FORT ST. JOHN, B.C. – Many residents across Northern B.C. feel a high level of uncertainty when it comes to the Provincial proposal of the Caribou Recovery Program.
To have their concerns heard and their rights protected, many have signed an online petition to have the Province put a halt on the Project.
In the petition letter, Mike Mulvahill says that he feels that his and other resident’s way of life will be profoundly affected if the Program goes ahead as planned.
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“Trappers, outfitters, and other backcountry tenures will also be heavily affected. Not sure about the status of the Powder King ski hill. So, for myself, family, and friends, this will completely change our livelihood and lifestyle.”
Currently, the Province is looking at implementing caribou recovery activities west of Chetwynd.
Both Residents and the Peace River Regional District want the Province to halt the Program and to take a look at the impacts it will have on the affected communities.
Mulvahill also says that all backcountry activities will be closed if the Program is imposed.
“So, this closure, not to be confused with the BC caribou closure, will completely close all backcountry recreation opportunities for everyone and is being promoted by the Federal Liberal Government. These folks are packing a pretty big stick and are proposing a complete shutdown of the area south of Williston Lake, west to Mackenzie and south to the bottom end of the Narrow Way. So, no public access to these areas for any use other than caribou mitigation.”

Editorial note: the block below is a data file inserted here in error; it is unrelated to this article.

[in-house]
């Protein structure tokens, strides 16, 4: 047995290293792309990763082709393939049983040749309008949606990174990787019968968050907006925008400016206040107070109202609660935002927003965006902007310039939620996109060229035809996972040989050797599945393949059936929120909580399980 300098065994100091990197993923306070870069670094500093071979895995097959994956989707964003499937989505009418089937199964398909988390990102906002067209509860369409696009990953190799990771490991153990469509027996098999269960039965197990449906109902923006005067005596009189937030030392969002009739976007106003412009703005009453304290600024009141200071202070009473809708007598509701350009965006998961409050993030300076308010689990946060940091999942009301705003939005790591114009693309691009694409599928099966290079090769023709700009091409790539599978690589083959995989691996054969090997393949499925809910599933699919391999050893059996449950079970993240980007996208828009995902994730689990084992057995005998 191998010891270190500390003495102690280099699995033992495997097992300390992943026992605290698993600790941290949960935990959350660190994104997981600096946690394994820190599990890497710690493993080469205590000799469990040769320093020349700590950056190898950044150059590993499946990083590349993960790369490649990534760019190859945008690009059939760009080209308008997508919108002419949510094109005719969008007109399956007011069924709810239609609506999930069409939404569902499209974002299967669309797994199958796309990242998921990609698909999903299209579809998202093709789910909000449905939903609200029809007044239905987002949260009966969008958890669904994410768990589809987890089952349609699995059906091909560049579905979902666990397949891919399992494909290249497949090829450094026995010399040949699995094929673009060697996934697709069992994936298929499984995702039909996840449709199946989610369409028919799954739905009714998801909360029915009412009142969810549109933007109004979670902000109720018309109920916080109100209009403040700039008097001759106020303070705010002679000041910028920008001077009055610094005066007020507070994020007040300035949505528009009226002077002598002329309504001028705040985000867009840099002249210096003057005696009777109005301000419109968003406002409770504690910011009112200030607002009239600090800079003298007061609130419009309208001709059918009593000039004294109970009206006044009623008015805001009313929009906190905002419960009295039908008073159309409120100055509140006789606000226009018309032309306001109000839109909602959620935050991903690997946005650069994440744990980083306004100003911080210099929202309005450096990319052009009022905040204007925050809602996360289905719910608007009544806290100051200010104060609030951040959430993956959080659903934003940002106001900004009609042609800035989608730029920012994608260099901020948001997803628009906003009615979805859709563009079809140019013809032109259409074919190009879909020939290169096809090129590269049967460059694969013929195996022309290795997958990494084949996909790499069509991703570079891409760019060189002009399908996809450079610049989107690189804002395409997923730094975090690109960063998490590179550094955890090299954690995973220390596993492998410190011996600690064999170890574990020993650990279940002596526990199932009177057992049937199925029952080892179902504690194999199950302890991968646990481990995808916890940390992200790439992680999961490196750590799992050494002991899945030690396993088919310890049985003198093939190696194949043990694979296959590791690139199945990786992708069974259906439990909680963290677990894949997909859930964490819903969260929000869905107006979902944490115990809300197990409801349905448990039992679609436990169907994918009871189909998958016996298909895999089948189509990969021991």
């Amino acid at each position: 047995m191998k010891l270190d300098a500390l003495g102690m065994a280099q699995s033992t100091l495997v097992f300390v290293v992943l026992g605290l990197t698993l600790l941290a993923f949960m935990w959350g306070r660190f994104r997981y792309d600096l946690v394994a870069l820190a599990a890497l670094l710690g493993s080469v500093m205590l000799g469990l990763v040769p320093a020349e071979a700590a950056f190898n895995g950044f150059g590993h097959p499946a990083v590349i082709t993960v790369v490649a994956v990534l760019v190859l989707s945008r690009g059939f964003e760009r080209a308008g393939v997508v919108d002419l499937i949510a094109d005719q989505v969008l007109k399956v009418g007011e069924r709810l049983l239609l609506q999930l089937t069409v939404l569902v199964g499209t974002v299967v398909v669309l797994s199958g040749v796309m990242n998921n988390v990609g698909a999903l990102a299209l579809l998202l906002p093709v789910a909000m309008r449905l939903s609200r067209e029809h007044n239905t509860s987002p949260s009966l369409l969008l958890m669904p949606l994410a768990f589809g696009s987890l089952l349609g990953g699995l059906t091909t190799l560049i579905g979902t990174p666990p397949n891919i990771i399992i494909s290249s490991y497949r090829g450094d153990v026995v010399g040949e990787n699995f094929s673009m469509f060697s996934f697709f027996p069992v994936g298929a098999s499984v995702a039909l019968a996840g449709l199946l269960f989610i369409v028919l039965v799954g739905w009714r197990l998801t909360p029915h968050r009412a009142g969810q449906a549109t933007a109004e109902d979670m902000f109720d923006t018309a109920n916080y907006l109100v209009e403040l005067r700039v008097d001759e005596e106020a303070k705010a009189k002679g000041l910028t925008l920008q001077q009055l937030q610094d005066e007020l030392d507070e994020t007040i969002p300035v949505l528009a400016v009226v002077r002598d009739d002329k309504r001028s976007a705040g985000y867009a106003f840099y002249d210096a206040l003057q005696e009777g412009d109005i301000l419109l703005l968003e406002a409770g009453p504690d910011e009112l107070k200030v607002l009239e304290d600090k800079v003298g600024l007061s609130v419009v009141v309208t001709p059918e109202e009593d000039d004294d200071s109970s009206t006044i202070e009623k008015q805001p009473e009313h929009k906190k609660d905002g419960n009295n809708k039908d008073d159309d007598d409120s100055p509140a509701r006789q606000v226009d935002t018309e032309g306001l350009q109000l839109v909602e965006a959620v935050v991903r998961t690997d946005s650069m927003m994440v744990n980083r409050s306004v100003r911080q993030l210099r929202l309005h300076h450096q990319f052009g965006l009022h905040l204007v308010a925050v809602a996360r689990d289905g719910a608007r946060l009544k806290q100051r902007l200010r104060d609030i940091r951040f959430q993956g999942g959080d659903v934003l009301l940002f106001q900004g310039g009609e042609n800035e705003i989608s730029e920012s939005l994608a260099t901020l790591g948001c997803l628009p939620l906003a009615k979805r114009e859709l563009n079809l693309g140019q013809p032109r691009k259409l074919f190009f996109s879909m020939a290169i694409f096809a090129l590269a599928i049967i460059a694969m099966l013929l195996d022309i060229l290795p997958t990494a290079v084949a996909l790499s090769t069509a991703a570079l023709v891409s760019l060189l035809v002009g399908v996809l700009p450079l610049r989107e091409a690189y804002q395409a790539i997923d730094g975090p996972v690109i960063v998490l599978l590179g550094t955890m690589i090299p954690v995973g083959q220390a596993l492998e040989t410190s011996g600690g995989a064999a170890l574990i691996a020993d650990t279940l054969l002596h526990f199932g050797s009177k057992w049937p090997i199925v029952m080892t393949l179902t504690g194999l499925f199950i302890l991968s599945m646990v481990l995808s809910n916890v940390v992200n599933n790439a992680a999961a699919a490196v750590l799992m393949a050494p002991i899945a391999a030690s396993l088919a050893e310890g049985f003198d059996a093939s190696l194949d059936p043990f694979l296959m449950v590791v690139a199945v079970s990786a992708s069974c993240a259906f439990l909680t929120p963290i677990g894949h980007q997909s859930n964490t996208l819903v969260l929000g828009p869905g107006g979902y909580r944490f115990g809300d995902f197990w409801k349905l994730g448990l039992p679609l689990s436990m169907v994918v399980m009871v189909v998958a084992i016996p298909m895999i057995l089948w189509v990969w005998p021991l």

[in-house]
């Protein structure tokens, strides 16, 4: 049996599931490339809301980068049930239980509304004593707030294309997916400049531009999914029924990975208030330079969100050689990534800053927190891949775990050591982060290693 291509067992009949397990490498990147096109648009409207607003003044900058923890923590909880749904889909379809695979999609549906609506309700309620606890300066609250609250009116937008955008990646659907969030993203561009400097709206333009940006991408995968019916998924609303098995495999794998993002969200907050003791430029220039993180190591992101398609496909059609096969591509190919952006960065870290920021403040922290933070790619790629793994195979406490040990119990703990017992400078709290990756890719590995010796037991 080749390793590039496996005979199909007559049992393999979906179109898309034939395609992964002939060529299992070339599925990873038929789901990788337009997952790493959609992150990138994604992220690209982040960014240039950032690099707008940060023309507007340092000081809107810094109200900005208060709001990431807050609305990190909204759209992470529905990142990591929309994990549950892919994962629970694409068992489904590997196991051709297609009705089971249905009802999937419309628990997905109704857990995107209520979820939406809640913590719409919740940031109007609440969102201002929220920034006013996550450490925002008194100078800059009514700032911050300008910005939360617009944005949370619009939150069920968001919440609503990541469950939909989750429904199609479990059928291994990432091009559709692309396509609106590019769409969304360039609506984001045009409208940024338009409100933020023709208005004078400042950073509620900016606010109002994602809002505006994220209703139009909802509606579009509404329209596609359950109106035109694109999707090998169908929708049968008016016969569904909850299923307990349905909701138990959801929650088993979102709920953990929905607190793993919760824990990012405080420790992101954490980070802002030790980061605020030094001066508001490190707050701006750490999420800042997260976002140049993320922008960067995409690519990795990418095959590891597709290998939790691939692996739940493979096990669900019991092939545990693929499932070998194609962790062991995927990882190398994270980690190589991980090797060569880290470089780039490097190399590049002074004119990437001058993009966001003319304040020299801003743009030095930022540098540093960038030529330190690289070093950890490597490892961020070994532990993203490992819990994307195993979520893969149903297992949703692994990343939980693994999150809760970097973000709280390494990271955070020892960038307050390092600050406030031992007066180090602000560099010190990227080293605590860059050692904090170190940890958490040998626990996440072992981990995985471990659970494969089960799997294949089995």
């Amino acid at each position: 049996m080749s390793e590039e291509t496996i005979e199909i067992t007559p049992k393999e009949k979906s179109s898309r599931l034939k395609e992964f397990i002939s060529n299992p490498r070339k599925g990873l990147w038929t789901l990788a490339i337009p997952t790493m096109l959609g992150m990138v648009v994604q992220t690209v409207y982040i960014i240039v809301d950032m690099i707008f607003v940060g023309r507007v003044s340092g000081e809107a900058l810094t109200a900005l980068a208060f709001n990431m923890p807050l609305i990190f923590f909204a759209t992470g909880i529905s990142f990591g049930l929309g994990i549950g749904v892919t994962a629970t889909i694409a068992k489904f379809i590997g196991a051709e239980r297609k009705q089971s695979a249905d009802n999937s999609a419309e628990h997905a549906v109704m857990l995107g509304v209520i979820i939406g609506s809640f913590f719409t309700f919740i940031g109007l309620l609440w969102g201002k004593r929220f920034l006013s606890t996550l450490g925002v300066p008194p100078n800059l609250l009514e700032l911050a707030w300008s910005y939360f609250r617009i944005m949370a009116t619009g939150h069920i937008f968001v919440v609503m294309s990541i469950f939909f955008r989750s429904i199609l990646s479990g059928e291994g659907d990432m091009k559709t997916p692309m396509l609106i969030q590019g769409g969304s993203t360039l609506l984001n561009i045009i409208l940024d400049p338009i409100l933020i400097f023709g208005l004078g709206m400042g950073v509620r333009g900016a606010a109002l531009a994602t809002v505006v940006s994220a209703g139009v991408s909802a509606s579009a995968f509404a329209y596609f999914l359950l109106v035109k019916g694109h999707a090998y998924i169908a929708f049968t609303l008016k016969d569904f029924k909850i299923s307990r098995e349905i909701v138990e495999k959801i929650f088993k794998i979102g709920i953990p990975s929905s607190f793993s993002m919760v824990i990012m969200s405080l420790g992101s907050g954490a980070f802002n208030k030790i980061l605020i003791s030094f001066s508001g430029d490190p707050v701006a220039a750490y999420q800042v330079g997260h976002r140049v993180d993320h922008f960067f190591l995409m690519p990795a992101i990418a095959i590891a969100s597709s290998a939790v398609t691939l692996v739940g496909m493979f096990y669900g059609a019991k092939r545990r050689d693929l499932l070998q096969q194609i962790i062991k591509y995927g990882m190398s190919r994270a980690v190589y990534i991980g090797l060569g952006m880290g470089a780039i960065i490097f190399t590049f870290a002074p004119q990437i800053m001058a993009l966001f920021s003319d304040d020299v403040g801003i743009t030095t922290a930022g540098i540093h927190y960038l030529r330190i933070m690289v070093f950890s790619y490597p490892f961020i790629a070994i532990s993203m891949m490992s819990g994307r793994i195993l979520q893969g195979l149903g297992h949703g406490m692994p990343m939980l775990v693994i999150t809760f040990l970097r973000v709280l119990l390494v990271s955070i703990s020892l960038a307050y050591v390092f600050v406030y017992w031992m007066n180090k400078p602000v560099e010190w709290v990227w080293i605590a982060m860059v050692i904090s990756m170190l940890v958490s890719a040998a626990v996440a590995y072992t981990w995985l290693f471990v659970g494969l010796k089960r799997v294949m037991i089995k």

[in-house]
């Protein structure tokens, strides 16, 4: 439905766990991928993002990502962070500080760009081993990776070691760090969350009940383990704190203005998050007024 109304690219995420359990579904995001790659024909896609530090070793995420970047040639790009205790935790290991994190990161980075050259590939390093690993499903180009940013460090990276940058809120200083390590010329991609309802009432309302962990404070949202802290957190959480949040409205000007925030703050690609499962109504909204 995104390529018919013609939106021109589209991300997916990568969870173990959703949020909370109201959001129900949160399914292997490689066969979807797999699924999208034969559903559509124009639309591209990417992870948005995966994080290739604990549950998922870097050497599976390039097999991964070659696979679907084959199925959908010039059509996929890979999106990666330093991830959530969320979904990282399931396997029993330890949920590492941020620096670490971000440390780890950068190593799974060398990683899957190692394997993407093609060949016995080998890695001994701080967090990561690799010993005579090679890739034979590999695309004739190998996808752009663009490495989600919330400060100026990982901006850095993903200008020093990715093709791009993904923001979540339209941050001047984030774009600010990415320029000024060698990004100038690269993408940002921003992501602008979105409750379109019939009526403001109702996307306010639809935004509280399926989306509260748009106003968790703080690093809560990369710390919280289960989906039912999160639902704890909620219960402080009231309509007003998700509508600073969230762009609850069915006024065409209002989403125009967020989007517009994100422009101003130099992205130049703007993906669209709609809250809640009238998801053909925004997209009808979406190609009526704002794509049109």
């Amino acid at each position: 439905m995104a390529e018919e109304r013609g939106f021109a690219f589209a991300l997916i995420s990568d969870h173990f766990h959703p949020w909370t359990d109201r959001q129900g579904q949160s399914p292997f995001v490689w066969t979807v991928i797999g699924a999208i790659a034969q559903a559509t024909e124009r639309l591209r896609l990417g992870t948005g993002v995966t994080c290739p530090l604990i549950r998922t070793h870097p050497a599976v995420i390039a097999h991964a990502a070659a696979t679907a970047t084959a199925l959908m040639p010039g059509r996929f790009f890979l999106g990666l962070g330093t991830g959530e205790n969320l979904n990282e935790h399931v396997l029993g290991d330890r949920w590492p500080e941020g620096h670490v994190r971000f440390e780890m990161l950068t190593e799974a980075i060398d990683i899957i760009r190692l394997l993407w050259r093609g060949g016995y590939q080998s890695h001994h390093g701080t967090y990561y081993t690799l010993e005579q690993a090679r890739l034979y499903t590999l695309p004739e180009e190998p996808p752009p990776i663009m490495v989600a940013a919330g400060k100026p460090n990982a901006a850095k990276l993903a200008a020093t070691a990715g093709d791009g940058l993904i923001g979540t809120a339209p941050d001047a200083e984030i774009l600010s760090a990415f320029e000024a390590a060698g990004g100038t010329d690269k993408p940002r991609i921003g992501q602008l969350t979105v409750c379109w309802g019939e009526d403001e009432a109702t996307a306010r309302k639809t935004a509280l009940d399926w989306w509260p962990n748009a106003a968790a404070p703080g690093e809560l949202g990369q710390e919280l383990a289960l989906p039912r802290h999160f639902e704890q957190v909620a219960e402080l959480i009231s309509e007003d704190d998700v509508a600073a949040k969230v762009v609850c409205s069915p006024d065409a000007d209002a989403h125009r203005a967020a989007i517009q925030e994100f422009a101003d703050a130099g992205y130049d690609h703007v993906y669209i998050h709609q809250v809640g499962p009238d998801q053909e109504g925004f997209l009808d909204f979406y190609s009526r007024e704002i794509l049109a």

Mulvahill also feels that if backcountry activities are taken away from him, a piece of his identity will be forever lost.
“Two years ago, my son and I both had limited entry mountain goat tags in m-u 7-21. We took my dad along who is in his mid-seventies, and my daughter and son-in-law showed up with their son. So, four generations were out enjoying the mountains, camping and watching the grizzlies eat blueberries. If we are not allowed to do things like that anymore, I am not sure if I will know who l am.”
To date, the petition has reached close to 14,000 signatures; almost to the goal of 15,000.
To view and to sign the petition, you can visit Change.org